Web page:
Saturday, July 28, 2012

Ruminations on Marquee Names

Cattle die, kindred die,
Every man is mortal:
But I know one thing that never dies,
The glory of the great dead.

Hávamál, trans. W.H. Auden and P.B. Taylor


I've been thinking about the concept of fame lately, viz. who's famous and who's not. This is mostly in the context of writing historical fiction, an area in which a longstanding debate continues to simmer: must a book have what some call a “marquee name” to sell, or is that not necessary? Agents and publishers largely seem to favor having someone in your book who everyone's heard of, whether that person is the main character or not, but various surveys and informal discussions suggest that this may not be as important to readers as it is to publishing professionals.

I don't want to wade in to this particular debate, which appears to be set to continue indefinitely. But I am starting to wonder exactly what constitutes a “marquee name.” And I've concluded that one person's famous person is someone else's “Huh?”

Part of this wondering comes from my own writing experience. While I can't remember a time when I didn't know the story of the headstrong knight Buondelmonte, the jester whose prank provoked him, and the cavernous split between the Guelfs and Ghibellines that resulted, I have had to come to grips with the fact that most people have absolutely no clue who these people were.

Buondelmonte, slain
Yes, they're mentioned in every contemporary chronicle; yes, some of them are in Dante's Divine Comedy; yes, Machiavelli cites the incident in his history of Florence. But it's understandable that modern Americans would not know the tale, unless they have, as I do, a particular interest in Italian history. And heaven knows there are plenty of people others consider famous who I've never heard of. You can't be an expert in everything, no matter how many crossword puzzles you work.

And it's entirely possible that a book about, say, Betsy Ross would occasion nothing more than a shrug from an audience outside the U.S.

But I have long believed that Buondelmonte is a household name in Italy, or at least in Florence, and now I'm not so sure.

What has made me doubt? I was reading about the making of Woody Allen's latest film, To Rome With Love. It's said that Allen hated that title. He wanted Bop Decameron, which makes perfect sense to me. But apparently when they tried it out on various groups of people, including Italians, nobody got it.

Okay, so maybe not so many people have actually read Boccaccio's masterpiece. I'd have to say they're really missing something, but so be it. That title wouldn't work.

So next they tried Nero Fiddled. And, believe it or not, nobody got that.

 They don't know about Nero? And his fiddle (even if it was probably a lyre)? And Rome burning? Even in Italy?

Well, then, who exactly is still famous?

If you throw in the preference many agents and publishers have for historical fiction written from a woman's point of view, you are then trying to identify the available field of women in history who an audience – an American audience, let's say – would actually know something about.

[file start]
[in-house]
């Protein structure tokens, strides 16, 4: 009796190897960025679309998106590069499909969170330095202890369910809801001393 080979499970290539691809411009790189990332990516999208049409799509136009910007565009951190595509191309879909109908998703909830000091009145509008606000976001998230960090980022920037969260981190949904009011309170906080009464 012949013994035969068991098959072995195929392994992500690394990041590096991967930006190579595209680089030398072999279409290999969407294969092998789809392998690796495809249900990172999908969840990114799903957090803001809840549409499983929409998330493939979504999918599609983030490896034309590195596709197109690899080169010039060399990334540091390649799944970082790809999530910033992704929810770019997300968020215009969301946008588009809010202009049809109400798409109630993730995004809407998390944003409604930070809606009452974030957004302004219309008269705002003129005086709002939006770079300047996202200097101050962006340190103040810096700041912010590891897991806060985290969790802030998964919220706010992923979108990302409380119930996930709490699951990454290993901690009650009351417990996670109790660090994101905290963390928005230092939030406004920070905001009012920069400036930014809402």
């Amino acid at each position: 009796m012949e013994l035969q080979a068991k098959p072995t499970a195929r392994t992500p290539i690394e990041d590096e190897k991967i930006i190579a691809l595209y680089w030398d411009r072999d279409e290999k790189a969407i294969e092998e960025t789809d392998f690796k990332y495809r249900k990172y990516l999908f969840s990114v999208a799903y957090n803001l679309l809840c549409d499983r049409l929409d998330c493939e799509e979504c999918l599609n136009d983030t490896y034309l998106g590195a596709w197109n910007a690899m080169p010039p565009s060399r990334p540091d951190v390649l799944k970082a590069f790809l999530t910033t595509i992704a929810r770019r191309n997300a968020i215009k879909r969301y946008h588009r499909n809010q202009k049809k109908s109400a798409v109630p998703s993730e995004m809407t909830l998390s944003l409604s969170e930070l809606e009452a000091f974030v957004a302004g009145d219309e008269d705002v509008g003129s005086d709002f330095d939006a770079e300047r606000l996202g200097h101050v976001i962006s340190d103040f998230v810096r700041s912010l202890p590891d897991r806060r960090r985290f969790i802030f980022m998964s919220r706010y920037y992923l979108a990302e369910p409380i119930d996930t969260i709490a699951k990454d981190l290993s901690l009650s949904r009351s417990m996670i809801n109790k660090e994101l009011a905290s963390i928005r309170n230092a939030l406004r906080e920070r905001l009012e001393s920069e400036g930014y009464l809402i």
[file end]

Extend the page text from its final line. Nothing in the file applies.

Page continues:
The Big Three
That, I figure, would be the Big Three. Cleopatra, Eleanor of Aquitaine, and Anne Boleyn (described by a well-known literary agent as “the poster girl of historical fiction”). Check 'em out. You won't find any shortage of books about any of these three women.

But surely people know about other famous women, you say. Well, yes, probably; these runners-up would get high marks for recognizability:

They would be Queen Elizabeth I, Queen Victoria, and Marie Antoinette. Of those, Queen Victoria probably graces fewer books than the other two, but at least people know her name. After all, she and Elizabeth each had a whole age named after them. Marie Antoinette, of course, shares with Al Gore the predicament of being famous for a particularly dippy statement that she/he never actually said. (Hint: one of them advocated eating cake, and the other invented the internet.)

But I wanted to explore this idea of who's famous and who isn't, to see if I could make any sense of it. In the course of checking to see where a particular Italian was buried, I checked a fascinating site called Find a Grave. I went to the Italy version, and was interested to learn that they had two categories of well-known people interred somewhere in Italy: Very Famous, and Somewhat Famous.

(This reminds me of Miracle Max, in the movie The Princess Bride:  "It just so happens that your friend here is only MOSTLY dead.  There's a big difference between mostly dead and all dead."  I think there must be a big difference between Very Famous and Somewhat Famous, too.)

So I scanned Very Famous. I was expecting to find Dante there; how could the great poet not be Very Famous? I mean, he's so famous that people who've never read his work pretend they have. It doesn't get much more famous than that.

Dante is not there.

Boccaccio is (remember Boccaccio?). Enrico Caruso is. Luciano Pavarotti (or “Provolone,” as my former co-worker insisted on calling him) is there. Saint Francis of Assisi is there. Igor Stravinsky is there. (Yes, I know he's not Italian, but he is buried on Venice's funeral island.) And three guys who were awarded the Victoria Cross for their military heroism are there.